There are several steps that must be taken before any of these beneficial outcomes can be meaningfully advanced. The West’s practice of mirroring its Russia sanctions regime against Belarus has achieved the opposite of U.S. policy aims, heightening Minsk’s reliance on American adversaries and encouraging Lukashenko down a more anti–Western policy path. Indeed, this maximum–pressure approach fails to grasp the underlying reality that U.S. and European long–term leverage over Belarus lies not in meting out punishments but in providing Minsk with its only viable counterweight against Russia’s dominant influence. 

Mirrored sanctions packages should therefore be replaced with a piecemeal approach that promises a partial lifting of restrictions within a broader framework of diplomatic normalization between Belarus and the West. In the same vein, White House officials should stress in direct talks with their Belarusian counterparts that regime change in Belarus is not and has never been a U.S. aim, and that the United States neither encourages nor condones any hypothetical effort to equip, house, or train Belarusian anti–government radicals on NATO territory. These two steps, in tandem, support what should be the most pressing short–to–medium term U.S. action toward Belarus: Appointing and sending an ambassador to Minsk, thus marking a full restoration of diplomatic relations. 

These measures should be taken proactively but not unconditionally. U.S. officials should stress that any steps toward normalization are contingent upon Belarus not deepening its involvement in the Ukraine war or pursuing any unilaterally aggressive actions against Ukraine. The West should not premise bilateral normalization on a reversal of the Belarus–Russia defense relationship, nor can it feasibly supplant Russia as Belarus’ largest security partner, but there is extensive precedent to suggest that a revival of the multi–vector policy will apply downward pressure on the scale and extent of Russia–Belarus defense ties over the long term. In the short run, the United States and its allies should make clear in private bilateral discussions that allowing Belarusian territory to be used by Russia to carry out operations in Ukraine undermines the government’s professed neutrality and can jeopardize any movement in the direction of normalization with the West.48There need not be an explicit quid pro quo offer in this area — that is, policymakers should not tell Belarus that it will be rewarded in a specific way if it scales back certain forms of cooperation with Russia. Prior policy experience with Turkey’s S–400 purchase shows this kind of pressure rarely works and often backfires.49The multi–vector policy’s resilience lies precisely in the fact that it is premised on core interests rather than carrot–and–stick policy gimmicks.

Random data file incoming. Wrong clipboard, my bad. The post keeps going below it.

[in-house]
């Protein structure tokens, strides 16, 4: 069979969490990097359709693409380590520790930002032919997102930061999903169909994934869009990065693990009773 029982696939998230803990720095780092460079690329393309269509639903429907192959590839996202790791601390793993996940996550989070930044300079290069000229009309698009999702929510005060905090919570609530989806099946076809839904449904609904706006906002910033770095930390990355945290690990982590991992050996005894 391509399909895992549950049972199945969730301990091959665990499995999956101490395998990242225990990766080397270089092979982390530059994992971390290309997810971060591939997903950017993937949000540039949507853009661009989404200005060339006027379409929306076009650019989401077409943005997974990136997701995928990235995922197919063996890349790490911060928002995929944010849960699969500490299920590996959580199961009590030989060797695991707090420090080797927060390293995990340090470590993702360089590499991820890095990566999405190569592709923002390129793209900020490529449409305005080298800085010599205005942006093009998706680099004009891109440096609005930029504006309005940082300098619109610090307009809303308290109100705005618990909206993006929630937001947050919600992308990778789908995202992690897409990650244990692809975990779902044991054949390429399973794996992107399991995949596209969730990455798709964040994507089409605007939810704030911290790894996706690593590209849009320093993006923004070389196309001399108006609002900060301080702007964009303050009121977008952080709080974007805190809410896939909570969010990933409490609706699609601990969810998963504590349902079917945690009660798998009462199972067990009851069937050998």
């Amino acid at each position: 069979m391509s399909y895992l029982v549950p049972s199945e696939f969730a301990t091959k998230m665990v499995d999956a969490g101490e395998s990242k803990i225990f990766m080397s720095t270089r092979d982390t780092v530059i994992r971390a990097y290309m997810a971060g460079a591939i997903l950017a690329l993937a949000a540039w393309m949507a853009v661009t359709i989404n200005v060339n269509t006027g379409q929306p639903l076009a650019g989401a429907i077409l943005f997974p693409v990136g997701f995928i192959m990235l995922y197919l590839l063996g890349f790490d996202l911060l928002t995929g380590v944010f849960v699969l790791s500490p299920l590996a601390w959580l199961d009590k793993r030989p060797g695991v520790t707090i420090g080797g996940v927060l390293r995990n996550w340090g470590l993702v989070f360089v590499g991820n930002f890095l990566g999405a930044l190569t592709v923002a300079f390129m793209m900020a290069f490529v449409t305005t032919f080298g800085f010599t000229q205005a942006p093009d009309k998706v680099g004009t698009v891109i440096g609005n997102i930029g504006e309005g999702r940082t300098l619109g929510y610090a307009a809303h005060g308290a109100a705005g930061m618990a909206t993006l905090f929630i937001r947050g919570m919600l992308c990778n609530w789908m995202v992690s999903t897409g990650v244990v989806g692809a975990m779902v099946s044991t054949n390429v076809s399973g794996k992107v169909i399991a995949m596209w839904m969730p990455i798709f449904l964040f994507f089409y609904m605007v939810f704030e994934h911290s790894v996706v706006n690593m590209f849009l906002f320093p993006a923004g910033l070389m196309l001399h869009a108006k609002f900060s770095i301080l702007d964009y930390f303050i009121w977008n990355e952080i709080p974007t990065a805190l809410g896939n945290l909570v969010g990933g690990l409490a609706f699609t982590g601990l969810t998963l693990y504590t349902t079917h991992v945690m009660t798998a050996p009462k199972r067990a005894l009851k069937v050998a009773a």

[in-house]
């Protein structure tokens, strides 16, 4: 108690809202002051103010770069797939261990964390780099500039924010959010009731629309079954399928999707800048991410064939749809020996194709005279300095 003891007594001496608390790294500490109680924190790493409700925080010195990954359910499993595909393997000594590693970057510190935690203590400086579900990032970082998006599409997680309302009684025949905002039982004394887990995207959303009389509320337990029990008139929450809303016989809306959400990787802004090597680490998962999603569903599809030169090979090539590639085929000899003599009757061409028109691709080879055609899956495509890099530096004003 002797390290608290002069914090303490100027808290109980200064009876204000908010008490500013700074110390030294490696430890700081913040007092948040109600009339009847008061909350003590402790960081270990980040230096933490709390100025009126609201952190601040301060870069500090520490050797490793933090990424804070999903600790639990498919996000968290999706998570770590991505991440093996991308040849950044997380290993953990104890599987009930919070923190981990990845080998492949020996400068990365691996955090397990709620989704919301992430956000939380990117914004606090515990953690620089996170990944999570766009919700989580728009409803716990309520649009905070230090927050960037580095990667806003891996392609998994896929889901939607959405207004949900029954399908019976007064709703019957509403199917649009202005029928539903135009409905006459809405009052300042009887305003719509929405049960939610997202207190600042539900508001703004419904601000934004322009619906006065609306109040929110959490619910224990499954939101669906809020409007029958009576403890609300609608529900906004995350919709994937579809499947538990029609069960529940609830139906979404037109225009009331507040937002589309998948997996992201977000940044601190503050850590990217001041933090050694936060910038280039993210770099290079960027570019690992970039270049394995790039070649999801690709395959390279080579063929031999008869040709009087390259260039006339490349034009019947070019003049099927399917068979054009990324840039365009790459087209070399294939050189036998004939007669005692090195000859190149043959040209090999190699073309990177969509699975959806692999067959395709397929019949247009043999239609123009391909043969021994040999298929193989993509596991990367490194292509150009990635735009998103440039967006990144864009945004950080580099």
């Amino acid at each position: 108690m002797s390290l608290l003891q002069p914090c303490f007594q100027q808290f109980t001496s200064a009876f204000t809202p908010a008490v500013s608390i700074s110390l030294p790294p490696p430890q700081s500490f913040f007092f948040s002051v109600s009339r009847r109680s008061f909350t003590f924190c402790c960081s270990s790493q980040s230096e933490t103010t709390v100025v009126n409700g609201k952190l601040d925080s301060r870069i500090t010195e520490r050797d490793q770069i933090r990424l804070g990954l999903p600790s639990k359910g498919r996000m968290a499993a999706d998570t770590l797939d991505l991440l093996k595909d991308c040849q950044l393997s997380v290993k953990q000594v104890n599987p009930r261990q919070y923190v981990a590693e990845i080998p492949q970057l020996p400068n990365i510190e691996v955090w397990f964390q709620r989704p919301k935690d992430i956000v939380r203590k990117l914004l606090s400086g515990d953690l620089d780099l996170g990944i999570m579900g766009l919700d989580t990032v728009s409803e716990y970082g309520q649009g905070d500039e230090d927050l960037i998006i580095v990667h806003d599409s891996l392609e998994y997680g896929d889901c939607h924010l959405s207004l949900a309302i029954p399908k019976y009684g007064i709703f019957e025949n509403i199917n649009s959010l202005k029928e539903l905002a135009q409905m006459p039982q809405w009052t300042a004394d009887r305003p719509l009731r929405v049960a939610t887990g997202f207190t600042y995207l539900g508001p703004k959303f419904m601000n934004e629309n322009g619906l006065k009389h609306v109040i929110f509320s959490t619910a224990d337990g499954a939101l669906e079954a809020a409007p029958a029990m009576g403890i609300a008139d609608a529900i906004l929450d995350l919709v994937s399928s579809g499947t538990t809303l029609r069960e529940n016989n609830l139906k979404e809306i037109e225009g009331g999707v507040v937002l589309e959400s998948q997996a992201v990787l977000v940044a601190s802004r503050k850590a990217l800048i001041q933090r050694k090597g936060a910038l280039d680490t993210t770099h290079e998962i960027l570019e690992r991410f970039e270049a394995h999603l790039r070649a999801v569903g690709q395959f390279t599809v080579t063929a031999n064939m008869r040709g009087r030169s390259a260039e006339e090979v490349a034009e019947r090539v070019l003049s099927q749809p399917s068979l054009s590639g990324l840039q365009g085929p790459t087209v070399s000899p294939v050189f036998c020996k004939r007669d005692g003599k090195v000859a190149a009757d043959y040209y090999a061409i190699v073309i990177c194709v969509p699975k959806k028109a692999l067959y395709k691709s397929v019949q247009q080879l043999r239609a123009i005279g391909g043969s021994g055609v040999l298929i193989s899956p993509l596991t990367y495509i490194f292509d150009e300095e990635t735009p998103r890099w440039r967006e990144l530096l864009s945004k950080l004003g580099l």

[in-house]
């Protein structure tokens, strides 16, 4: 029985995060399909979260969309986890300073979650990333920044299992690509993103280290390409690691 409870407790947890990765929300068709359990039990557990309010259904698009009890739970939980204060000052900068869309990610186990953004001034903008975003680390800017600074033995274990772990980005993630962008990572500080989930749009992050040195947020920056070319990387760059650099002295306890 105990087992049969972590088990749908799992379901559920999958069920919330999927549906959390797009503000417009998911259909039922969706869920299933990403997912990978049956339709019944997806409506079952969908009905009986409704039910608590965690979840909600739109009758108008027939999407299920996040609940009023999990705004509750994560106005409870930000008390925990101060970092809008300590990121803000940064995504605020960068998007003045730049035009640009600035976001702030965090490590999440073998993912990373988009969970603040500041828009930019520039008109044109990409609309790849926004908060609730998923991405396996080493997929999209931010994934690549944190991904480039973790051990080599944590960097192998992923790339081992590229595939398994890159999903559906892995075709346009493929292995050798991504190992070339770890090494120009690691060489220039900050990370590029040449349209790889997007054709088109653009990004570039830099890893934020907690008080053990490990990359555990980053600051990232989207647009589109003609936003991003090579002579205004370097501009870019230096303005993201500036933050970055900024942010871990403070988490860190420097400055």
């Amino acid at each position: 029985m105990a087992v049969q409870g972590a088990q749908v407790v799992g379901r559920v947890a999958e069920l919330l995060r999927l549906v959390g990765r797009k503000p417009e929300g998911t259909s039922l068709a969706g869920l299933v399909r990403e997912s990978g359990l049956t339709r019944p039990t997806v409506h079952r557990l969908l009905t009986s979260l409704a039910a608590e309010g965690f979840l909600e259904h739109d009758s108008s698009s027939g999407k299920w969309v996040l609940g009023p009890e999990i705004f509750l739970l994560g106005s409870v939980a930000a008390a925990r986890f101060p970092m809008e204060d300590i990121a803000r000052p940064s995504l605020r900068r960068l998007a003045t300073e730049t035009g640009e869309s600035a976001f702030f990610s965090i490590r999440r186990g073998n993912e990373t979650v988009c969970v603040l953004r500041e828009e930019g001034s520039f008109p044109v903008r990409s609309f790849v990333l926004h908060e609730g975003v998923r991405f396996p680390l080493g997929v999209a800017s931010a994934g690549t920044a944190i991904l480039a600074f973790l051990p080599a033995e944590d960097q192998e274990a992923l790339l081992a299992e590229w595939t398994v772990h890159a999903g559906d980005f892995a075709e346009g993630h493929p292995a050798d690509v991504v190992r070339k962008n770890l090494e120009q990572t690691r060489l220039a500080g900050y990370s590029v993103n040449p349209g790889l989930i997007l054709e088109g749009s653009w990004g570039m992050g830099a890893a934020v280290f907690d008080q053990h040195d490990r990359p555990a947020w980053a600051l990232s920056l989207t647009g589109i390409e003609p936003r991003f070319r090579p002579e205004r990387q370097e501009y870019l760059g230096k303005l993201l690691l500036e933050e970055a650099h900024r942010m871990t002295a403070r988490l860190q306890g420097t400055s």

The West should also seek reciprocal assurances from Minsk that it will not allow Belarusian territory to be used to carry out any military actions against NATO countries — including efforts against the Suwalki Gap. It should be stressed by Western diplomats that any documented failure to uphold this guarantee will reverse steps toward normalization.

CEE countries should additionally engage Belarus in resuming cooperation on border controls to forestall any coordination between Moscow and Minsk to facilitate an influx of migrants into Poland.50A program of normalization between Belarus and the EU would discourage Minsk from weaponizing migrant inflows into Europe, as it did in 2021 in response to the initial Western maximum–pressure campaign, and thus enhance the security of NATO’s eastern flank in ways that go beyond purely military concerns.51

The damage wrought by years of a fruitless and counterproductive policy of isolation cannot be easily undone. Even the most adroit policy approach will find it difficult to reverse certain realities on the ground, likely including the deployment of Russian tactical nuclear weapons on Belarusian soil, without engaging the Kremlin in broader dialogue over the architecture of European security. Belarus has no realistic pathway to NATO, in part due to Russia’s readiness to take drastic military action to avert this scenario, nor does the alliance derive any benefits from Belarus’ accession that would be nearly enough to offset the steep costs and risks involved. Foreclosing the possibility of Belarusian NATO membership would dispel long standing Russian concerns over Western designs on Belarus. It would give Lukashenko greater room for maneuver in carving out productive relationships with the West without the risk of triggering a security spiral in eastern Europe, thus leading to a safer and more stable CEE region. However, any such talks with Russia on big–ticket items cannot take place while the Ukraine war remains in an active state. Indeed, given the vastly divergent positions occupied by Moscow and Washington on key strategic issues, meaningful progress on these issues would be hard-fought even under more politically propitious circumstances. But it is precisely because this larger dialogue is unfeasible in the near term that U.S. policy in eastern Europe must adhere to the realm of the possible.